by Frank Schostak*
Demand for goods arises from perceived benefits. For example, people crave food because it nourishes them. However, it is not the pieces of paper that we call money, so why do we accept them?
According to Plato and Aristotle, the acceptance of money is a historical fact, supported by governmental decrees. It is a government decree, it is argued, that a certain thing is accepted as a common medium of exchange. However, Karl Menger doubted the validity of this view and wrote:
,An event of so great and universal importance and notoriety, so inevitable as determined by law or tradition of a universal medium of exchange, is surely cherished in the minds of men, even more surely it ought to be. Listed in many places. Yet no historical monument gives us credible news of any transaction giving a different recognition either to the means of exchange already in use or to those of people of a comparatively young culture. refers to adoption, which does little to indicate the beginning of an early era of economic civilization. use of money.,
Why traditional supply-demand analysis doesn’t explain the value of money
How does what the government announces become a medium of exchange while generating value? We know that the price of a commodity is the result of the interaction of demand and supply. From this we can conclude that the price of money is also determined by the laws of supply and demand.
While demand for goods arises from perceived benefits, people demand money based on its purchasing power in relation to different goods. The demand for money depends on the purchasing power of money, while the purchasing power of money depends on the demand for money.
We’re caught in a circular trap. (Money demand depends on its purchasing power, while purchasing power depends on money demand for a given supply). The circular appears to confirm the view that the sanctioning of funds is the result of government regulation.
Ms. Menger supports InsigoHindustan times
Ludwig von Mises’ regression theorem supports Menger’s insight. Not only did it solve the problem of money circulation, it also confirmed Karl Menger’s view that money does not come into existence by government decree.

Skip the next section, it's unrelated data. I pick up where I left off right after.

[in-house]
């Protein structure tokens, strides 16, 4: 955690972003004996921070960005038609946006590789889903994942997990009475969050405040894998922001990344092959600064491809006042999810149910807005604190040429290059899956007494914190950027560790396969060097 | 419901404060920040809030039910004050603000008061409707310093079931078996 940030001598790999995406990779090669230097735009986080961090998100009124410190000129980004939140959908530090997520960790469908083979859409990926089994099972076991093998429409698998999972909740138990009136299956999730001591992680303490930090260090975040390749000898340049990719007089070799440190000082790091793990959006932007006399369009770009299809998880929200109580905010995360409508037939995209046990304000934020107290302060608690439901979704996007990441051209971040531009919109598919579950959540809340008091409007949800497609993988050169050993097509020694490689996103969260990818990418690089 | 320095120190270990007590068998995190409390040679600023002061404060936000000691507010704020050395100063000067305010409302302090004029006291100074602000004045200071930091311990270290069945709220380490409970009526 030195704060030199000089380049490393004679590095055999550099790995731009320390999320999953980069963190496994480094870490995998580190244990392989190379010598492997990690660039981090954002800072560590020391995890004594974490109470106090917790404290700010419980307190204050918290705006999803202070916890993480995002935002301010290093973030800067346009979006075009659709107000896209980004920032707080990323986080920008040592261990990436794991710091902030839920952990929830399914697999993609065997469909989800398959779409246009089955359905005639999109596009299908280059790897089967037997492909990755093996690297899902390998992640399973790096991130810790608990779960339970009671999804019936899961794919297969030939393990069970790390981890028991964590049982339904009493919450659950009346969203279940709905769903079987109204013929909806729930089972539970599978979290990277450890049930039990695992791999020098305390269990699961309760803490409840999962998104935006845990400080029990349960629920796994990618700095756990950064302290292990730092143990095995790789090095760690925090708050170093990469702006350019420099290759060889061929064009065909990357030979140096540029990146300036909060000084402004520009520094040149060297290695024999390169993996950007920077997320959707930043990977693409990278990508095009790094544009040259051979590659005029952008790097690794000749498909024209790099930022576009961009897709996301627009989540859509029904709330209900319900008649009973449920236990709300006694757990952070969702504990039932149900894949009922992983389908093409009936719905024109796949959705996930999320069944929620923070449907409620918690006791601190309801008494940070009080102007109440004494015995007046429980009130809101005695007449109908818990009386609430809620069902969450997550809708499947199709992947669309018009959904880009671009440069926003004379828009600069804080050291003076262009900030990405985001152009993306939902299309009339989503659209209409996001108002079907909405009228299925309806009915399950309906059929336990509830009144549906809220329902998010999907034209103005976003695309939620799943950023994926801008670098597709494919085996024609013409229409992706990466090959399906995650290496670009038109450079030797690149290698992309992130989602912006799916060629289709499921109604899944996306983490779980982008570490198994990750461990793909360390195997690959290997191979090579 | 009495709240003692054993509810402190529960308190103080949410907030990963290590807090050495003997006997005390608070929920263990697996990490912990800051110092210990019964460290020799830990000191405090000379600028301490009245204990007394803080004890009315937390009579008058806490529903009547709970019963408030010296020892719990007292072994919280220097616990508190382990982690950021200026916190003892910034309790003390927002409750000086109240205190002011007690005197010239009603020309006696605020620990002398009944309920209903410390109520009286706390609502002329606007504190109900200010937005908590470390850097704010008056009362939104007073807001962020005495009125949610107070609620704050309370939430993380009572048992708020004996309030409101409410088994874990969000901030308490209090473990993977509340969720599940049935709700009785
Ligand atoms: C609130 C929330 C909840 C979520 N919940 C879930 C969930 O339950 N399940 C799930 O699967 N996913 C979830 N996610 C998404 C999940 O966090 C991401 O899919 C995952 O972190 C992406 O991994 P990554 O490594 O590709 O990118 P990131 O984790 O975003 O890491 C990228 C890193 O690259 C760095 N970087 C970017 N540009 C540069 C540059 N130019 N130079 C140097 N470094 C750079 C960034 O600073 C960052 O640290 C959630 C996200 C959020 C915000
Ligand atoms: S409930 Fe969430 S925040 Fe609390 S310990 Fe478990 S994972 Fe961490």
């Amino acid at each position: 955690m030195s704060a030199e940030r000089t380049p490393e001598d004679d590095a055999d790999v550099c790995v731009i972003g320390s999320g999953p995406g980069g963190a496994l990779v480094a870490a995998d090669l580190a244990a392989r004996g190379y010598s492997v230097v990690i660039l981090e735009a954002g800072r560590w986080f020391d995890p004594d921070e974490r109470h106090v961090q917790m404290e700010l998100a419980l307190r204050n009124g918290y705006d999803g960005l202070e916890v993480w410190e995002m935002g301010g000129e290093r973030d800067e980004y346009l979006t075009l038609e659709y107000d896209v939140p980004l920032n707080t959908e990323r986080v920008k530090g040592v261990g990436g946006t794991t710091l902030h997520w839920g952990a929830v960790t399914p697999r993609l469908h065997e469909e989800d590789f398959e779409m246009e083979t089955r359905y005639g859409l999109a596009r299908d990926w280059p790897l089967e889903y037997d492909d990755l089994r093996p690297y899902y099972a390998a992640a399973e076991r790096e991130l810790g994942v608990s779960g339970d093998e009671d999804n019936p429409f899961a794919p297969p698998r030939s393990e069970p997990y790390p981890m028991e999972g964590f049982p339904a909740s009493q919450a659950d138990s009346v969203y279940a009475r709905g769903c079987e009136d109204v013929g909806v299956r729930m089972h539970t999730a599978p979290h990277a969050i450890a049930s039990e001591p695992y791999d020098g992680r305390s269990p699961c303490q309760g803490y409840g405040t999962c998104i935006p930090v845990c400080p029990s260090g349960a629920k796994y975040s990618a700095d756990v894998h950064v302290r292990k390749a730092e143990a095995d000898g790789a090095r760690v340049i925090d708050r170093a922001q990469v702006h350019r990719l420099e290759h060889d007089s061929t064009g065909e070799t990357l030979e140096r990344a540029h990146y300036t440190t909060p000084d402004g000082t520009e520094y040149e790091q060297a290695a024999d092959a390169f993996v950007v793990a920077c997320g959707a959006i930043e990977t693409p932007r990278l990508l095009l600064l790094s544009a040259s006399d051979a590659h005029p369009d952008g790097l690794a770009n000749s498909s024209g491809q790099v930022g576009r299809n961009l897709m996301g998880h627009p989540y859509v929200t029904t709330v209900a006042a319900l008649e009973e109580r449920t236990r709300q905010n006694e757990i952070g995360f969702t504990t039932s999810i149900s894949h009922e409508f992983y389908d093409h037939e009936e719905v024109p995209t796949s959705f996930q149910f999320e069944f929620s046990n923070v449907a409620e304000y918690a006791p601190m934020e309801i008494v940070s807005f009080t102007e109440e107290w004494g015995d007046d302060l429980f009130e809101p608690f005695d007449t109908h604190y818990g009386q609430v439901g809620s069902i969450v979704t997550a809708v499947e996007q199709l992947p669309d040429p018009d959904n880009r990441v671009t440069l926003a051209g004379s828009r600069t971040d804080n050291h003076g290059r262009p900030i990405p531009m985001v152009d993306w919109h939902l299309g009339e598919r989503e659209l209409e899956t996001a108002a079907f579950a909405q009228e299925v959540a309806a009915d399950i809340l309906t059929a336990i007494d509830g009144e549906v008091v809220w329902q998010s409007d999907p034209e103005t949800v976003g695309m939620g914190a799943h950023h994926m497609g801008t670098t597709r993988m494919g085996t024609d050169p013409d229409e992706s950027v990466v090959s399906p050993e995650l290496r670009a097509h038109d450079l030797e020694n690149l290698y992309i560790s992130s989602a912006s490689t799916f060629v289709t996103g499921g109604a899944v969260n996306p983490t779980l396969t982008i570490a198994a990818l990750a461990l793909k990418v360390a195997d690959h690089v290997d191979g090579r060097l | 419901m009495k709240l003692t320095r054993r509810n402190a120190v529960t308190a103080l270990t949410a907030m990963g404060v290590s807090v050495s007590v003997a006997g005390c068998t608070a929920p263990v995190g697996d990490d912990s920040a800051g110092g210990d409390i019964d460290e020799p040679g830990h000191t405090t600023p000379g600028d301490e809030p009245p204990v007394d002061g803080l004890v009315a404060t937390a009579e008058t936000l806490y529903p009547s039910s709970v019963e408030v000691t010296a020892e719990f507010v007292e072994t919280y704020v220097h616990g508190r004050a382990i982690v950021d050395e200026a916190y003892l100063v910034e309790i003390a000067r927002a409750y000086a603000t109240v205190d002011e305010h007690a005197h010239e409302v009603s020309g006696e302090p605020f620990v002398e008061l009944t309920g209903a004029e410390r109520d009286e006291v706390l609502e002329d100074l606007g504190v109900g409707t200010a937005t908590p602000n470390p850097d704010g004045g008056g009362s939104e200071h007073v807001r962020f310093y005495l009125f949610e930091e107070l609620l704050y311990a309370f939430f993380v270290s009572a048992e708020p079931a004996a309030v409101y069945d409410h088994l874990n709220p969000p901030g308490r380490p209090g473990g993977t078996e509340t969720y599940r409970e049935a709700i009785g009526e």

Miz begins his analysis by stating that today’s money demand is determined by the purchasing power of tomorrow’s money. For a given amount of money, this gives the current purchasing power of money. Tomorrow’s money demand, in turn, was determined by the purchasing power of money on the previous day. The cash price was determined yesterday for a given cash supply. The same procedure applies to the previous periods.
However, this does not solve the circle problem, but seems to push it back to infinity. Not so, argues Frau. Eventually, if we go back in time, we would arrive at a time when money was just a simple commodity, priced by supply and demand. A commodity had an exchange value relative to other goods, so barter establishes its exchange value.
When a commodity becomes money, it already has an established purchasing power or price relative to other commodities. This purchasing power allows us to determine the demand for that commodity in terms of money. This in turn determines its purchasing power for a given supply on the day that commodity begins to act as money.
Once a price of money is set, it serves as input to set the price of money tomorrow. It follows that without yesterday’s information about the value of money, today’s purchasing power of money cannot be determined. With respect to other goods and services, history is not required to determine current prices because demand for these goods arises from the perceived utility of their consumption. The advantage of money is that it can be exchanged for goods and services. Consequently, one must know the past purchasing power of money in order to determine today’s demand.
Using the regression theorem, we conclude that money is unlikely to have arisen because of a government decree, since the decree cannot transfer purchasing power to something that the government declares will become a medium of exchange. According to Hans Hoffnung: